Each of the critical habitat units likely includes areas that are unoccupied by Sidalcea keckii. “Unoccupied” is defined here as an area that contains no above-ground S. keckii plants and that is unlikely to contain a viable seed bank. Determining the specific areas that this taxon occupies is difficult because, depending on the climate and the natural variations in habitat conditions, the extent of the distributions may either shrink and disappear, or if there is a residual seed bank present, enlarge and cover a more extensive area. Because it is logistically difficult to determine how extensive the seed bank is at any particular site and because above-ground plants may or may not be present in all patches within a site every year, we cannot quantify in any meaningful way what proportion of each critical habitat unit may actually be occupied by S. keckii. Therefore, patches of unoccupied habitat are probably interspersed with patches of occupied habitat in each unit. The inclusion of unoccupied habitat in our critical habitat units reflects the dynamic nature of the habitat and the life history characteristics of this taxon. Unoccupied areas provide areas into which populations might expand, provide connectivity or linkage between colonies within a unit, and support populations of pollinators and seed dispersal organisms. Both occupied and unoccupied areas that are proposed as critical habitat are essential to the conservation of the species.
Primary Constituent Elements
In accordance with section 3(5)(A)(i) of the Act and regulations at 50 CFR 424.12, in determining which areas to propose as critical habitat, we consider those physical and biological features (primary constituent elements) that are essential to the conservation of the species and that may require special management considerations or protection. These include but are not limited to: space for individual and population growth and for normal behavior; food, water, air, light, minerals or other nutritional or physiological requirements; cover or shelter; sites for germination or seed dispersal; and habitats that are protected from disturbance or are representative of the historic geographical and ecological distributions of a species.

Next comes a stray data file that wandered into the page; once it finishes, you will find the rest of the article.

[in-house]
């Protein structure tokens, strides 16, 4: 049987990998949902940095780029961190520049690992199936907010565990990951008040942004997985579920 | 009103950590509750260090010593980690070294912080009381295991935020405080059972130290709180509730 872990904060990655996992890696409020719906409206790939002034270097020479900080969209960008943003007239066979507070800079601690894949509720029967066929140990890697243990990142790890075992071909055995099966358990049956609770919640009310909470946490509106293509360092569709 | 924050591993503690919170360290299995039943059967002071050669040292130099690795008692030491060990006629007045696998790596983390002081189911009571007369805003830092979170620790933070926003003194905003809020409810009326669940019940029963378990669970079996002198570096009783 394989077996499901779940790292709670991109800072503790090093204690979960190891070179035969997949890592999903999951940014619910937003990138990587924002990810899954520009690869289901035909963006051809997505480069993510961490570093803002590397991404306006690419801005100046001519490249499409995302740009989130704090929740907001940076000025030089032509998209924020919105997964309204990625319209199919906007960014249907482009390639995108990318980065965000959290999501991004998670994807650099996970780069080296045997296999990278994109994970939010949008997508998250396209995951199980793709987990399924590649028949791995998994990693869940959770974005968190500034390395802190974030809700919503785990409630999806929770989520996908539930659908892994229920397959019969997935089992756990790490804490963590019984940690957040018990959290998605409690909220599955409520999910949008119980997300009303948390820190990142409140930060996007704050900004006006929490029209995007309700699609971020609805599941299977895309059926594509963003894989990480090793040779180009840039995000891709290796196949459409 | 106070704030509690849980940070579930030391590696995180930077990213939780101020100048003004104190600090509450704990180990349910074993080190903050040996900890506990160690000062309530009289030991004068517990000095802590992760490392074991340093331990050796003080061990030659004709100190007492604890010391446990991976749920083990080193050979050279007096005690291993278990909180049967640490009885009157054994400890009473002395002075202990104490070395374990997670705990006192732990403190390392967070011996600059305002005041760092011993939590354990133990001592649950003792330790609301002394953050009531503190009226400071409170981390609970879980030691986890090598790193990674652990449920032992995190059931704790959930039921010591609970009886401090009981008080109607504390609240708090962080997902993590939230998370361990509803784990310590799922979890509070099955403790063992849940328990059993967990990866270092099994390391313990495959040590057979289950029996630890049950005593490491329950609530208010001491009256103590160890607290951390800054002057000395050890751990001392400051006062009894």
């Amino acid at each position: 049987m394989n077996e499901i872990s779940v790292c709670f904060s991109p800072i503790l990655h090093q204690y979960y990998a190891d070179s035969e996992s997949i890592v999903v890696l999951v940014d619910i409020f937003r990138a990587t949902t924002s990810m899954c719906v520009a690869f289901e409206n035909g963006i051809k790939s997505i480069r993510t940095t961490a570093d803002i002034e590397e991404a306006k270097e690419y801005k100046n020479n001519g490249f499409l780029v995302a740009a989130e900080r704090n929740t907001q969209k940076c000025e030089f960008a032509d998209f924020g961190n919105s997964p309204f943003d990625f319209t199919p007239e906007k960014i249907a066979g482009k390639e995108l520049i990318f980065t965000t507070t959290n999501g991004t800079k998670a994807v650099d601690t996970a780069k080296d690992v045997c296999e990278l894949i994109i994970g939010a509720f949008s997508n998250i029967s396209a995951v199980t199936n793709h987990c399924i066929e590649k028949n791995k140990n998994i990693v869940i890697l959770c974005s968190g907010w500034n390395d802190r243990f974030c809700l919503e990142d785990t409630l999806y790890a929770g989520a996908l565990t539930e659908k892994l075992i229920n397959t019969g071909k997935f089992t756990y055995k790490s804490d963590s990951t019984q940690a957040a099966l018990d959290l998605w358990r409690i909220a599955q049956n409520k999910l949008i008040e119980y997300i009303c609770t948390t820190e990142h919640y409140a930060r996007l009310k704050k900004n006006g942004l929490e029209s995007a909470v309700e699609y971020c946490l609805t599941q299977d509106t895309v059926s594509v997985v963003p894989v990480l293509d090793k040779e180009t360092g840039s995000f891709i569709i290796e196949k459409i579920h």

Much of what is known about the specific physical and biological requirements of Sidalcea keckii is described in the Background section of this proposed rule. The proposed critical habitat is designed to provide sufficient habitat to maintain self-sustaining populations of S. keckii throughout its range and to provide those habitat components essential for the conservation of the species. These habitat components provide for: (1) Individual and population growth, including sites for germination, pollination, reproduction, pollen and seed dispersal, and seed dormancy; (2) areas that allow gene flow and provide connectivity or linkage within larger populations; (3) areas that provide basic requirements for growth, such as water, light, and minerals; and (4) areas that support populations of pollinators and seed dispersal organisms.
We believe the long-term conservation of Sidalcea keckii is dependent upon the protection of existing population sites and the maintenance of ecological functions within these sites, including connectivity between colonies (i.e., groups of plants within sites) within close geographic proximity to facilitate pollinator activity and seed dispersal. The areas we are designating as critical habitat provide some or all of the habitat components essential for the conservation of S. keckii. Based on the best available information at this time, the primary constituent elements of critical habitat for S. keckii are: